Sullivan County officials Wednesday took an early step toward the development of a proposed $700 million natural- gas electric-generation facility. The Sullivan County Redevelopment Commission approved an economic revitalization area for Maple Creek Energy, a subsidiary of Advanced Power NA, which is a subsidiary of Advanced Power AG, a Switzerland- based company.

Maple Creek Energy told county officials it is proposing a 600-megawatt electric generating facility fueled by natural gas that could power 600,000 homes. The facility would be on less than 25 acres set back about 1,250 feet from Indiana 63 on a 170-acre parcel in Fairbanks Township, according to a fact sheet on the company’s web site — www.

Brian Hazelrigg, president of the Sullivan County Redevelopment Commission, said the company still has easements to be obtained, but it proposes to tap into an existing 30-inch main gas line, using a 7 or 8-inch gas line into the facility.

The Redevelopment Commission action will also likely allow the area to be designated as a Tax Increment Finance (TIF) district.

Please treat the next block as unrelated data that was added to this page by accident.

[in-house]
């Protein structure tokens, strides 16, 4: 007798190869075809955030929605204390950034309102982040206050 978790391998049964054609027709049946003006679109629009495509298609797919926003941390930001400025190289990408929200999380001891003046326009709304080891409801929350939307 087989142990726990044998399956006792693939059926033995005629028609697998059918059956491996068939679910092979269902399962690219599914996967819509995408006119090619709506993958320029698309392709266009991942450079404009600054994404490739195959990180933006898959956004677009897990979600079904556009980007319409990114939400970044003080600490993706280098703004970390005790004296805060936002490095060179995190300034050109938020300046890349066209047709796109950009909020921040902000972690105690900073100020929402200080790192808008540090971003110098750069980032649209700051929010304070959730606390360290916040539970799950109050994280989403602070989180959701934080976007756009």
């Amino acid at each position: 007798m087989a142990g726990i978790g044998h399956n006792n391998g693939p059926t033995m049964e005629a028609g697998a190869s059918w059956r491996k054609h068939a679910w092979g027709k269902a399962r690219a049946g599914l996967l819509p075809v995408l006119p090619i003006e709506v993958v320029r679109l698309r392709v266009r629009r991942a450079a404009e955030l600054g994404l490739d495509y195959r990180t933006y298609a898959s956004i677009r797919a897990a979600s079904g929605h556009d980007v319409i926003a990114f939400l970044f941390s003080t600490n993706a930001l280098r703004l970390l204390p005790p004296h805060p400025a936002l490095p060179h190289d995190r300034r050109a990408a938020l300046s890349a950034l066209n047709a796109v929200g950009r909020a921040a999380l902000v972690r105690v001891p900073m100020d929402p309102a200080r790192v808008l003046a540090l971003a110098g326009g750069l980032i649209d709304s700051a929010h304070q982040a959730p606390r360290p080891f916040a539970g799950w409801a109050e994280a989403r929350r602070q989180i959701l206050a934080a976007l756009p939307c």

“Generally, in cases like this we will make it a TIF area,” Hazelrigg said. “We would vote on the TIF district separate. We will probably make it a TIF district,” he said.

TIF status would enable taxes paid from the company to be captured and reinvested into improvements such as potential water lines. Additionally, Hazelrigg said, it would enable the company to seek a future tax abatement, which would have to be approved by the Sullivan County Council.

A company official told the commission the project would create 19 to 20 fulltime jobs locally, with engineering, management and operations personnel to be hired. The project would create up 550 construction jobs, with construction taking 2-1/2 years. The project could start in 2024 and open in 2026. Sullivan County Commissioner John Waterman said he supports the project.

“It would be excellent. You can cover the whole state of Indiana with solar panels and it would not provide enough energy,” Waterman said, adding

he thinks “there is no way we can get away from fossil fuels. This facility would heat water with natural gas and use a steam turbine” to produce electricity, he said.

“It looks like a good project and I hope it lands here,” Waterman said. “We [commissioners] still have to give approval and it would probably come to us in a couple of months.” Olivia Rivera, spokeswoman for the Indiana Office of Utility Consumer Counselor, said Thursday the project has not yet been filed with the Indiana Utility Regulatory Commission.

“It is likely it is still at the local approvals level,” Rivera said. “This facility would operate as a wholesale power sales, so the IURC and [IUCC] would review this once a case is filed.”